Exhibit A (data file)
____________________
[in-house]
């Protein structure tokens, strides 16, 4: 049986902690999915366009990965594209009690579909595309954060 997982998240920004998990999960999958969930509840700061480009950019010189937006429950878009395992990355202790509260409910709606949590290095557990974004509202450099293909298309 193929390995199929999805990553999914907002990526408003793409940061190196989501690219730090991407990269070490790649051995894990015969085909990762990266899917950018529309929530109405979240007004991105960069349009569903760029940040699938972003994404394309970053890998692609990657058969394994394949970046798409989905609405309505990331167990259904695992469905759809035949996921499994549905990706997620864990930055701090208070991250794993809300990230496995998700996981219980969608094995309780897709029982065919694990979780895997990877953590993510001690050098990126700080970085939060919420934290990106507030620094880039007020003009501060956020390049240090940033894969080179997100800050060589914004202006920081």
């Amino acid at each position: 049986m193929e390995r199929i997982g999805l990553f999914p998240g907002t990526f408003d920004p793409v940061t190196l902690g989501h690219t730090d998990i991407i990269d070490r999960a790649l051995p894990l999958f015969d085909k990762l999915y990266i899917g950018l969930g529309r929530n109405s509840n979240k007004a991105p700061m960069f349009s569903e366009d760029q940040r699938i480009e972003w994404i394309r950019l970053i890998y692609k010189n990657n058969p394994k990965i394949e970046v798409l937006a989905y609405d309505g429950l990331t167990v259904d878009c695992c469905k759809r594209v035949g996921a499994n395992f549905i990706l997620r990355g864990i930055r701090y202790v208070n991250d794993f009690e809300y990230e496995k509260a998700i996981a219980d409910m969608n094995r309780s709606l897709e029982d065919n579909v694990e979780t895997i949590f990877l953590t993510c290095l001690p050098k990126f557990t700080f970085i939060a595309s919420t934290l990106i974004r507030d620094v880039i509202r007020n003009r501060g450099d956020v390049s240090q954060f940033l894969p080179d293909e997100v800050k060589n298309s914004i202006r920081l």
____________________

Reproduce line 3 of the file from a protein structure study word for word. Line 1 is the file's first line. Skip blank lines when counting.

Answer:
């Amino acid at each position: 049986m193929e390995r199929i997982g999805l990553f999914p998240g907002t990526f408003d920004p793409v940061t190196l902690g989501h690219t730090d998990i991407i990269d070490r999960a790649l051995p894990l999958f015969d085909k990762l999915y990266i899917g950018l969930g529309r929530n109405s509840n979240k007004a991105p700061m960069f349009s569903e366009d760029q940040r699938i480009e972003w994404i394309r950019l970053i890998y692609k010189n990657n058969p394994k990965i394949e970046v798409l937006a989905y609405d309505g429950l990331t167990v259904d878009c695992c469905k759809r594209v035949g996921a499994n395992f549905i990706l997620r990355g864990i930055r701090y202790v208070n991250d794993f009690e809300y990230e496995k509260a998700i996981a219980d409910m969608n094995r309780s709606l897709e029982d065919n579909v694990e979780t895997i949590f990877l953590t993510c290095l001690p050098k990126f557990t700080f970085i939060a595309s919420t934290l990106i974004r507030d620094v880039i509202r007020n003009r501060g450099d956020v390049s240090q954060f940033l894969p080179d293909e997100v800050k060589n298309s914004i202006r920081l």